As mentioned above, supportive shoes can relieve flat feet pain. These shoes have a good arch support, a roomy toe box, a firm heel counter and a flexible sole. They support your fallen arches and decrease the tension on the posterior tibial tendons. Please note that these supportive shoes do not correct any foot deformity such as fused bones. Further, they cannot reconstruct the arch that has been worn out over time. We have put together a list of the best shoes for flat feet that you can wear.
If your profession or your lifestyle requires you to stand or walk for a long time, you may get a pair of orthotics or shoe insoles. Orthotics not only support your arch but also provide cushioning to your feet, thereby reducing the likelihood of damage to ankles, knees, hips and spine. If the off-the-shelf shoe inserts don’t fit you well, you may get them custom designed. Just like supportive shoes, orthotics and inserts provide you relief from flat feet pain only when they are in use. Read our blog post on the best insoles for flat feet.
Yes, there are! Footwear, inserts and medicines are temporary solutions to flat feet problems. They cannot fix flat feet. But, exercises can. Flat feet exercises can strengthen the fallen arches and lift them off the ground. These exercises are designed to strengthen the muscles, ligaments and tendons of our feet.
Here are some exercises and helpful tips on how to fix flat feet:
This flat feet exercise is helpful for stretching and strengthening the Achilles tendon, which is the tendon that connects the calf muscles to the heel. Running with flat feet won’t be a problem if you do it twice every day.
To do this flat feet exercise, you will require a chair and a golf ball/tennis ball. Sit on the chair with back straight. Place the golf ball under the affected foot and roll it back and forth under the arch. Do it for 2 to 3 minutes and repeat it with the other leg. This exercise is highly recommended for flat foot pain and for plantar fasciitis, i.e. pain in the heel and the bottom of the leg.
Sit straight on a chair and spread a towel below your feet. Curl and release your toes so as to scrunch the towel. Make sure your heels are on the ground. Once you have mastered this flat feet exercise, make it a little more challenging by placing a weight on it such as a soda can.
This is a pretty easy flat feet exercise. You can do it anytime, anywhere. All you need to do is to stand on the floor and lift your heels as high off the ground as possible. Hold this position for 5 seconds and repeat this for 15-20 times. Initially, you may have to hold a wall or a railing for support but soon you will learn to balance yourself.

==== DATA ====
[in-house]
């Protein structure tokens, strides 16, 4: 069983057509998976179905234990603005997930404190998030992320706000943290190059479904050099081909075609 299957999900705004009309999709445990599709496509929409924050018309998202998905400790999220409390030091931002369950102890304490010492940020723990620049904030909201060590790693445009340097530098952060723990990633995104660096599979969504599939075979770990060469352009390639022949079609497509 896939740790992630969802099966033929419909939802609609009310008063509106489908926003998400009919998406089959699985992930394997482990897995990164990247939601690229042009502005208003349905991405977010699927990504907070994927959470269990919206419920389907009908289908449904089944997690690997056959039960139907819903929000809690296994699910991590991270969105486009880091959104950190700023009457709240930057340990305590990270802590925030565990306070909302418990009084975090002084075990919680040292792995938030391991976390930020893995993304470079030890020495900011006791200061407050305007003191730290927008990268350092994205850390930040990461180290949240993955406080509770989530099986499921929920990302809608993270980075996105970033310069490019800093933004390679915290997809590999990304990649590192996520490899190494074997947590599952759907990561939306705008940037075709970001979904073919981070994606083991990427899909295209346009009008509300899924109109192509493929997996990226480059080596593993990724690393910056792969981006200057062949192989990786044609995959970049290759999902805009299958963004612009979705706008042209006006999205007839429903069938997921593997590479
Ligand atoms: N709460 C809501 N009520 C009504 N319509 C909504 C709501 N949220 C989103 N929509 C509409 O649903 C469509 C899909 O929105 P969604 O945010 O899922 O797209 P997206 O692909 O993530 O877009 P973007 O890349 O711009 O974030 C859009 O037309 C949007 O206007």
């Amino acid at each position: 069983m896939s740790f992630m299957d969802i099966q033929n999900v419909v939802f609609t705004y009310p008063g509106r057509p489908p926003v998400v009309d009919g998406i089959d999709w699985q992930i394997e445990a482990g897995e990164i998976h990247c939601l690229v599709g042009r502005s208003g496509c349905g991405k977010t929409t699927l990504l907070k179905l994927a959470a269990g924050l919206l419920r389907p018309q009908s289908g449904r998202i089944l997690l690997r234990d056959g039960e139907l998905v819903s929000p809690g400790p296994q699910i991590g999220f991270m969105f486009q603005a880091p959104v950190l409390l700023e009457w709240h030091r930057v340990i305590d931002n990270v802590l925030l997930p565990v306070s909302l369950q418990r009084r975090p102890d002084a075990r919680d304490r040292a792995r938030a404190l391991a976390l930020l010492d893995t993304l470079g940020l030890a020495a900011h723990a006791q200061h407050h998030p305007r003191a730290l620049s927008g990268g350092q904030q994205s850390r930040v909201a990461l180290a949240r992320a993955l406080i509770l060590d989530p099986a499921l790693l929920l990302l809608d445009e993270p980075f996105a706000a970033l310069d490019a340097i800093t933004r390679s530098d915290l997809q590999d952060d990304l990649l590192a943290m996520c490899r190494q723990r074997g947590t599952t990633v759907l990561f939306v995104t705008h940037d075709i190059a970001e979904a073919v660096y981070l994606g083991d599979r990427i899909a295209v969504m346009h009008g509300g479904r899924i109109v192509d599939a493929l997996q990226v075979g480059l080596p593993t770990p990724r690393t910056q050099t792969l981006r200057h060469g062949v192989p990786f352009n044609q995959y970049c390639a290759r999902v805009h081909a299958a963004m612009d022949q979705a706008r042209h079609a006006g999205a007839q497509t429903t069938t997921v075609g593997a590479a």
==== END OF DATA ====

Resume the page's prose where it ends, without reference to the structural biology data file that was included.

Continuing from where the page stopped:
This is a great exercise to improve the strength and flexibility of your toe muscles, especially the ones that we do not use frequently. To do this, sit down on the floor or on a chair and place your legs flat on the floor. Now raise both your big toes while keeping the rest of the toes on the ground. Do this for 15 times and then, lift the other toes while keeping the big toes on the ground. Do it twice daily and within a few days, you will get relief from flat foot pain.
People with flat feet often have tight hip flexors which pull down various parts of our lower body including the arch of the feet. This can cause anterior pelvic tilt, a postural problem in which the front of the pelvis drops and the back of the pelvis rises. To fix flat feet, you need to improve the flexibility of your hip flexors. There are many variations of hip flexor stretches but you can start with the butterfly stretch, which is the easiest one and is very helpful for flat foot pain. Sit down on a yoga mat with your legs straight out in front of you. Bring the soles together towards your body as close as possible. Now lean forward as much as possible. Make sure your back stays straight. Hold the position for 30 seconds and repeat for 5 times.
As mentioned above, surgery is recommended only when there is a bone deformity (tarsal condition) and surgical reconstruction is the only way to correct the collapsed arch. If you are experiencing chronic flat foot pain, consult your GP or a podiatrist. They will evaluate the condition of your foot and, if required, they will suggest you a flat foot surgery. Surgery requires rehabilitation, rest, immobilization, and physical therapy. So, this should be the last resort.